Anti-Asian sentiment and plantation workers. The Jim Crow South and KKK members possessed by demons.
These diverse topics are fueling the anti-racist research and writing being done by UConn History Professors, Jason Chang and Dexter Gabriel. As part of a new series examining emerging research areas, UConn Today spoke with Professors Chang and Gabriel, along with their colleague in UConn’s Human Development and Family Studies department Jolaade Kalinowski, about their exciting work.
For Professor Chang, his research is pushing people to reconsider ideas of plantation workers by focusing on Asian tobacco laborers working in New England in the 1940s and 1980s. With Professor Gabriel, it is his acclaimed 2020 novella, Ring Shout, which analyzes historical topics but also delves into body horror and produces, as one reviewer for National Public Radio wrote, “images and beasts Guillermo del Toro would fall all over himself to help create on screen.”
It is with great sadness that we inform you of the passing of Paul Canning ’71 MA, associate professor of history at UConn Hartford. A tribute to his life and work as a professor at UConn for 35 years can be found on UConn Today. We mourn his loss and extend our condolences to his partner and family.
When a new academic journal article by a Harvard Law professor argued that “comfort women” – Korean and other women forced to serve Japan’s troops – were prostitutes who had willingly entered into indenture contracts, an international network of scholars rose to challenge this claim, one not supported by extensive historical evidence.
UConn History Professor Alexis Dudden is at the forefront of this movement and when The New York Times and New Yorkerwrote about the controversy, they both turned to Professor Dudden and her expertise. Not only has Professor Dudden researched and wrote about this topic, but she has interviewed the women who were forced into sexual slavery for the soldiers of the Imperial Japanese Army.
Since the early 1990s, survivors’ voices have been a part of the discussion and influenced how scholars have written about the topic. But this new article, and the argument at the heart of it, is attempting to marginalize the survivors. As Professor Dudden put it, in the Times article, “This is so startling, 30 years later, to be dragged back, because in the meantime survivors from a wide range of countries found a voice.”
For more about the controversy, and Professor Dudden’s thoughts on the matters, as well as her advocacy for the voices of the women who experienced sexual trafficking and slavery, please give both articles a read.
To commemorate the 75th anniversary of diplomat George Kennan’s “Long Telegram,” the Wilson Center’s History and Public Policy Program published an essay by UConn History’s own Board of Trustees Distinguished Professor Frank Costigliola. Professor Costigliola edited 2014’s The Kennan Diaries and published articles and essays about Kennan’s decades-long relationship with Russia and the Soviet Union. His essay, “My Voice Now Carried”: George F. Kennan’s Long Telegram,” is an excerpt from Professor Costigliola’s forthcoming book on Kennan. You can find Professor Costigliola’s excellent essay at the Wilson Center’s Sources and Methods blog.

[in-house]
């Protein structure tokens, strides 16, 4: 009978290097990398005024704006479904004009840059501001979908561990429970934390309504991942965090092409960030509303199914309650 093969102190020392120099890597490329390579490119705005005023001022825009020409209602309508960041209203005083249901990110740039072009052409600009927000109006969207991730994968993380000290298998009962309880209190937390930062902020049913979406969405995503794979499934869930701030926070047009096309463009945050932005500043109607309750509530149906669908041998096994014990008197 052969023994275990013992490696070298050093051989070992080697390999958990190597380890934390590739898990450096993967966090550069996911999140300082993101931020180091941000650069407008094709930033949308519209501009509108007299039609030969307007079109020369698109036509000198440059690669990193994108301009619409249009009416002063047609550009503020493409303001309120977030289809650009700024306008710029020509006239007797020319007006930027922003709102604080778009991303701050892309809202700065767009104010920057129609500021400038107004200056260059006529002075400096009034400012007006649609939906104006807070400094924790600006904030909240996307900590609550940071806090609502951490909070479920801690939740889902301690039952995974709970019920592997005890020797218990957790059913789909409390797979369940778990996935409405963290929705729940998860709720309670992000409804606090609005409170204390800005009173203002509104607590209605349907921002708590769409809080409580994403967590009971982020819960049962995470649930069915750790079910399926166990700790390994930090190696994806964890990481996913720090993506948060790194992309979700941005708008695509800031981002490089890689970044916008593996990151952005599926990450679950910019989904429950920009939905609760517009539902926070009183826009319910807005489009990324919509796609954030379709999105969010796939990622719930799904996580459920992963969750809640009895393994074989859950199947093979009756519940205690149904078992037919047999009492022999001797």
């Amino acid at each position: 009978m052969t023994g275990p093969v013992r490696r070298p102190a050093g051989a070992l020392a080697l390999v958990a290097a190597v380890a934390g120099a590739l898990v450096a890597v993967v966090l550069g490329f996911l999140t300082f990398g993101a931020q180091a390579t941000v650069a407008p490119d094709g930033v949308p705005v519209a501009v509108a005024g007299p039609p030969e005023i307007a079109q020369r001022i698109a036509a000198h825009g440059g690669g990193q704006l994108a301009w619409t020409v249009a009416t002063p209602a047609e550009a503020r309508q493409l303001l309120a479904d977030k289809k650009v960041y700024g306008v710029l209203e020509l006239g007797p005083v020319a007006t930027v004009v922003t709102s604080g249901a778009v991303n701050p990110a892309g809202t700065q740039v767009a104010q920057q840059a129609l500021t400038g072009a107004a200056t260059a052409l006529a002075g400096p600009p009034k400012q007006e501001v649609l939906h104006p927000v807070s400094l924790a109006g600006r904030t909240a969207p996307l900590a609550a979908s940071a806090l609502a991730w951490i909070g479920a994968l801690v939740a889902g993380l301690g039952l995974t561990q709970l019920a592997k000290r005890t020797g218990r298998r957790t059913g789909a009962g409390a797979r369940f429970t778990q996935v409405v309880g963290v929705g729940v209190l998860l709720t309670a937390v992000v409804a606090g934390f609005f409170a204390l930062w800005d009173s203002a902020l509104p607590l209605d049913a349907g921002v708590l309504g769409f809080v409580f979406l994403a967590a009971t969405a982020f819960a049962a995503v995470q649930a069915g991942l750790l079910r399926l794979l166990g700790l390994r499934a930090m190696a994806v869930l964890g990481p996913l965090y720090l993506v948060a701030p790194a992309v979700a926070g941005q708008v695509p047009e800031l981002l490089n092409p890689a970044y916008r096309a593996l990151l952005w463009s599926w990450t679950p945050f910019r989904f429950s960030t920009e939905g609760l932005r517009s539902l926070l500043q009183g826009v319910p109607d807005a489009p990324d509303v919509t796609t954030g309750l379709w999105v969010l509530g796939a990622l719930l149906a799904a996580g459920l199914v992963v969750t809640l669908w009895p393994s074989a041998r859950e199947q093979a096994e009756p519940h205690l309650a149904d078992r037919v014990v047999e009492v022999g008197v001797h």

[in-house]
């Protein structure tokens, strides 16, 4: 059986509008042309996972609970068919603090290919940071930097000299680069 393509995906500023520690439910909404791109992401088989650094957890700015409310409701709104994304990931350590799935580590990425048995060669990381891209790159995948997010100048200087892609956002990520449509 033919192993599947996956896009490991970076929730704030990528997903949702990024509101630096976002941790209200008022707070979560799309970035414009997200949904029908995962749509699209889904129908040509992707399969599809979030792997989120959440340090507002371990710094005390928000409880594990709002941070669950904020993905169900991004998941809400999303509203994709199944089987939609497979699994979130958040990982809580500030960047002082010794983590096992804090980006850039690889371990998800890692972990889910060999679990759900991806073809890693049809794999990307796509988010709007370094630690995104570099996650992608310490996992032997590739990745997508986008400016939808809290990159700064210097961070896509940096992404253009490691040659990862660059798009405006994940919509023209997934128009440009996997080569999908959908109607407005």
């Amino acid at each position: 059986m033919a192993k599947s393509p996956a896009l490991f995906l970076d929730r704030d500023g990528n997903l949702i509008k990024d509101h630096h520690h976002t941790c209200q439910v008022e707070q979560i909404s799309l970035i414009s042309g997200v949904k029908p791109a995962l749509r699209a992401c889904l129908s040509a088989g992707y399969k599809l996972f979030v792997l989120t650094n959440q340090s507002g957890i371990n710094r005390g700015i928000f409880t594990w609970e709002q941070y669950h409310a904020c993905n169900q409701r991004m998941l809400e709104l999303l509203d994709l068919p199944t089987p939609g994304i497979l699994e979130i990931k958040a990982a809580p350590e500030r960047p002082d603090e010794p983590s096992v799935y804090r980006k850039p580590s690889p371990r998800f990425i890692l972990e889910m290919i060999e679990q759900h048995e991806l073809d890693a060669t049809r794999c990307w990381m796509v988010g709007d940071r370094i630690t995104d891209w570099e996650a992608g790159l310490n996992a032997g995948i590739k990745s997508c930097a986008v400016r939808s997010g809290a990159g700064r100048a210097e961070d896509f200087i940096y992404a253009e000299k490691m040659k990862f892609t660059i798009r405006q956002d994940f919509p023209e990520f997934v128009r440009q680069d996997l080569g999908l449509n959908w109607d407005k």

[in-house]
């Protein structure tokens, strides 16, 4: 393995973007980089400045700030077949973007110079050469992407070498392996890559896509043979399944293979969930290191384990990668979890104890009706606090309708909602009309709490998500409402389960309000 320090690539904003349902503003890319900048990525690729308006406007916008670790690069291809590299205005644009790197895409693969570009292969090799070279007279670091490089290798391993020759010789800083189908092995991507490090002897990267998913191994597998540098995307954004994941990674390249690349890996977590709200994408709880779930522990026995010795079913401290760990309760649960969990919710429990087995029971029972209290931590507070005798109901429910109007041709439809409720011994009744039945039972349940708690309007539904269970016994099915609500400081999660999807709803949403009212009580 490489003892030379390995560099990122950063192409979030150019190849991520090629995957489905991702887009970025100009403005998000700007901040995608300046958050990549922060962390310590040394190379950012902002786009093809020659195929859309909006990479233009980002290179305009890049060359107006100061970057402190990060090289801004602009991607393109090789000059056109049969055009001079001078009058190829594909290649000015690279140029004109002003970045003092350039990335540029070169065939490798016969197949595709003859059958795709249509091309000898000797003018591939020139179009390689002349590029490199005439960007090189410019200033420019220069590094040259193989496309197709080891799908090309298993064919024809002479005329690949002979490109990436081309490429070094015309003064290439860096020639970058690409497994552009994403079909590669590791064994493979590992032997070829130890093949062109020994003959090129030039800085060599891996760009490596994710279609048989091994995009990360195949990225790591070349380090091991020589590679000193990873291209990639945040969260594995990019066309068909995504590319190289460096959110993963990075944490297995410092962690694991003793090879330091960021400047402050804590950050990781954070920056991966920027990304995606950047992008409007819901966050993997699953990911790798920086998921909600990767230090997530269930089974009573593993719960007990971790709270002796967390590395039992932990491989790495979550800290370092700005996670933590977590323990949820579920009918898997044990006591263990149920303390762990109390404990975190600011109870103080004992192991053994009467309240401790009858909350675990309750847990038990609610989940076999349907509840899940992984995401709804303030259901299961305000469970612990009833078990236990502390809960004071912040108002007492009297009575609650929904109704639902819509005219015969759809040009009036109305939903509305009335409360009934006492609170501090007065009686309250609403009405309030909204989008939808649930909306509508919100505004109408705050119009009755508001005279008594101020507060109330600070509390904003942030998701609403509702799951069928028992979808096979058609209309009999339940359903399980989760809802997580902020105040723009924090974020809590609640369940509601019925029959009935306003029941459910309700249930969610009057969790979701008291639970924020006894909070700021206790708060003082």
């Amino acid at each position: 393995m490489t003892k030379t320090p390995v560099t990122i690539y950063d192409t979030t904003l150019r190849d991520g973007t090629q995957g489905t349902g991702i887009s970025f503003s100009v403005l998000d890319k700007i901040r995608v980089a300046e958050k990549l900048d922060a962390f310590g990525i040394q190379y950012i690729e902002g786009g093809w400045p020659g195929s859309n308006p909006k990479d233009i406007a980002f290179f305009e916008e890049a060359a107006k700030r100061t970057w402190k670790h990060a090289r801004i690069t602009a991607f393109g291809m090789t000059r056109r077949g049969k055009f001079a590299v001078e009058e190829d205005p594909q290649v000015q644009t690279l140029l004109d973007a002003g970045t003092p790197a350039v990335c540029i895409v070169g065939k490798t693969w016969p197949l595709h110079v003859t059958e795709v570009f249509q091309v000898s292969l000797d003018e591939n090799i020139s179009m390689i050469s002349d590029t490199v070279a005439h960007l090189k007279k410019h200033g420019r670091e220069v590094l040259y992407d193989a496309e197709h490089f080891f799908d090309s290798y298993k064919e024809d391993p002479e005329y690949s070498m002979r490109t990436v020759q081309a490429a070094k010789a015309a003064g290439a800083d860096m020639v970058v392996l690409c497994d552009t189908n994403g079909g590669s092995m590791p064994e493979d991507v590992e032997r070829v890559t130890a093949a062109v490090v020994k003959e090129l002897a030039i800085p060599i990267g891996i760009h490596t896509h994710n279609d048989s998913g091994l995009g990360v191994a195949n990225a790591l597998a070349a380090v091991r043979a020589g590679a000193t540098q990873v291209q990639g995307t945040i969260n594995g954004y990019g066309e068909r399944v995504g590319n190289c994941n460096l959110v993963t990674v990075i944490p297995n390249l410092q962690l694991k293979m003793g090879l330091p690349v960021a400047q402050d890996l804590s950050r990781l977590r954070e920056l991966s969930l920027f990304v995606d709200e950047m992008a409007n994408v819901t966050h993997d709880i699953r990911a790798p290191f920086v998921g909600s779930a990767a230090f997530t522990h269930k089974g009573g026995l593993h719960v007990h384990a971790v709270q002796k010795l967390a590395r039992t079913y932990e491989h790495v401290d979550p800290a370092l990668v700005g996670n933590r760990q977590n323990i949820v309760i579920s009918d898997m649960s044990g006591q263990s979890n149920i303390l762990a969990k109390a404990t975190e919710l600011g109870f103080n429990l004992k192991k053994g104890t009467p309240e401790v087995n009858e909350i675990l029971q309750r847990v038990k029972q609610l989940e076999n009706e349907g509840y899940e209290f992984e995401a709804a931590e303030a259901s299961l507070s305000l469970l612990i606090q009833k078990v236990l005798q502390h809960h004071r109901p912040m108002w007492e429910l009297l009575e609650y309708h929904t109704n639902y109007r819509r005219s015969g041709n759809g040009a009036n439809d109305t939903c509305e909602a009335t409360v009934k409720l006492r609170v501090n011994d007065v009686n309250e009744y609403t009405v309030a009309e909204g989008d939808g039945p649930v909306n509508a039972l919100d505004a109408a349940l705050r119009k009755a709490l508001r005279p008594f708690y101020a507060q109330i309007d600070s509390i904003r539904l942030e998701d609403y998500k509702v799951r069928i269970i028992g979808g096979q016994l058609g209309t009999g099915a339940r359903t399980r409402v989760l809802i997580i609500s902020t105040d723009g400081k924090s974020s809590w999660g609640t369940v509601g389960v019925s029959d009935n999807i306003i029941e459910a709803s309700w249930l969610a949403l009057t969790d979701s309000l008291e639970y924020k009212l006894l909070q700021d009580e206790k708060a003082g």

Maxwell Goldstein, ’22, a student double majoring in Anthropology and History, was amongst the first students to participate in the Virtual London Internship program this fall. We recently caught up with him to learn more about why he decided to participate in vitual programming and what the experience offererd him during a unique time globally, and in his final academic year at UConn.
“The Fall 2020 semester was definitely an interesting one and given that I was at home for it without any classes to attend in person, I wanted to do some additional work to keep me busy, as well as padding out my resume.”
Max also saw value in applying his academic learning to real world experience with an internship. “Academically, I could not have asked for a more appropriate experience. I was allowed to explore a version of what I had already been doing throughout my undergraduate coursework at UConn, and this came with different opportunities and challenges that were not present in the structured environment of a classroom. Another consideration is that it looks good on a resume, that you were willing and able to take on additional responsibilities in such a tumultuous period of time.”
Maxwell knew that there would be challenges that came with this experience. He explains, “I think the internship that I took part in helped me to continue to do my best work even with all the irregularities and issues that this semester put forth. It kept me to a schedule, and with the way fall 2020 played out, I think having that responsibility to other people, not just yourself, was important.”
When asked what advice he had for prospective students who weren’t sure about participating in a virtual internship experience, Maxwell replied, “Talk to your advisors; its their job to help you out. If you are concerned with getting an internship that meshes well with your chosen major, I wouldn’t stress too much. I am an Anthropology & History major, and if I could get an internship in History, I am sure that you can get an internship that aligns with your interests. Additionally, if you are unsure about your major, this can be an opportunity to really get a feel of what it would be like in the real world, which can help inform your future undergraduate studies at the University.”